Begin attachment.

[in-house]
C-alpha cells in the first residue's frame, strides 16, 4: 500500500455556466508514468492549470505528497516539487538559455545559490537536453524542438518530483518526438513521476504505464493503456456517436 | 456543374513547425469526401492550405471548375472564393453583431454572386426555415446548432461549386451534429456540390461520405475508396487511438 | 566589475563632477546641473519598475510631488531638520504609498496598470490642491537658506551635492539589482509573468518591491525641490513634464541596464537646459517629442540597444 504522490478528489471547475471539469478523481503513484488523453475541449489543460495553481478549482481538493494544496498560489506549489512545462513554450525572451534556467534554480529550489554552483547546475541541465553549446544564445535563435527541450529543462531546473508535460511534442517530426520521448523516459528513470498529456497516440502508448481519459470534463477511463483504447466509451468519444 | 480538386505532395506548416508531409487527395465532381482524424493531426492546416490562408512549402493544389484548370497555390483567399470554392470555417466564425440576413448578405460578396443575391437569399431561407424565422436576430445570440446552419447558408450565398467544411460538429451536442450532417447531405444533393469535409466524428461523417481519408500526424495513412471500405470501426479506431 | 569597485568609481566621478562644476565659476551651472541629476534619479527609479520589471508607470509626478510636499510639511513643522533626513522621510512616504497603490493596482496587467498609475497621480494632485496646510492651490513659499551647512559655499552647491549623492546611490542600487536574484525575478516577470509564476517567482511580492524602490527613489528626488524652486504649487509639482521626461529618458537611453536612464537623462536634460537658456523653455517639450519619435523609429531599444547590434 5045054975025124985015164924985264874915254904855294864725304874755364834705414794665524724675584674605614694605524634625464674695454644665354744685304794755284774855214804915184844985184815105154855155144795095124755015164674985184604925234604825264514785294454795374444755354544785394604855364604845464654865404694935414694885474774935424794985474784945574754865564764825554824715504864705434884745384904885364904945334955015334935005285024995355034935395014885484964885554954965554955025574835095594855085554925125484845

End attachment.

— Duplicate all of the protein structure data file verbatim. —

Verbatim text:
[in-house]
C-alpha cells in the first residue's frame, strides 16, 4: 500500500455556466508514468492549470505528497516539487538559455545559490537536453524542438518530483518526438513521476504505464493503456456517436 | 456543374513547425469526401492550405471548375472564393453583431454572386426555415446548432461549386451534429456540390461520405475508396487511438 | 566589475563632477546641473519598475510631488531638520504609498496598470490642491537658506551635492539589482509573468518591491525641490513634464541596464537646459517629442540597444 504522490478528489471547475471539469478523481503513484488523453475541449489543460495553481478549482481538493494544496498560489506549489512545462513554450525572451534556467534554480529550489554552483547546475541541465553549446544564445535563435527541450529543462531546473508535460511534442517530426520521448523516459528513470498529456497516440502508448481519459470534463477511463483504447466509451468519444 | 480538386505532395506548416508531409487527395465532381482524424493531426492546416490562408512549402493544389484548370497555390483567399470554392470555417466564425440576413448578405460578396443575391437569399431561407424565422436576430445570440446552419447558408450565398467544411460538429451536442450532417447531405444533393469535409466524428461523417481519408500526424495513412471500405470501426479506431 | 569597485568609481566621478562644476565659476551651472541629476534619479527609479520589471508607470509626478510636499510639511513643522533626513522621510512616504497603490493596482496587467498609475497621480494632485496646510492651490513659499551647512559655499552647491549623492546611490542600487536574484525575478516577470509564476517567482511580492524602490527613489528626488524652486504649487509639482521626461529618458537611453536612464537623462536634460537658456523653455517639450519619435523609429531599444547590434 5045054975025124985015164924985264874915254904855294864725304874755364834705414794665524724675584674605614694605524634625464674695454644665354744685304794755284774855214804915184844985184815105154855155144795095124755015164674985184604925234604825264514785294454795374444755354544785394604855364604845464654865404694935414694885474774935424794985474784945574754865564764825554824715504864705434884745384904885364904945334955015334935005285024995355034935395014885484964885554954965554955025574835095594855085554925125484845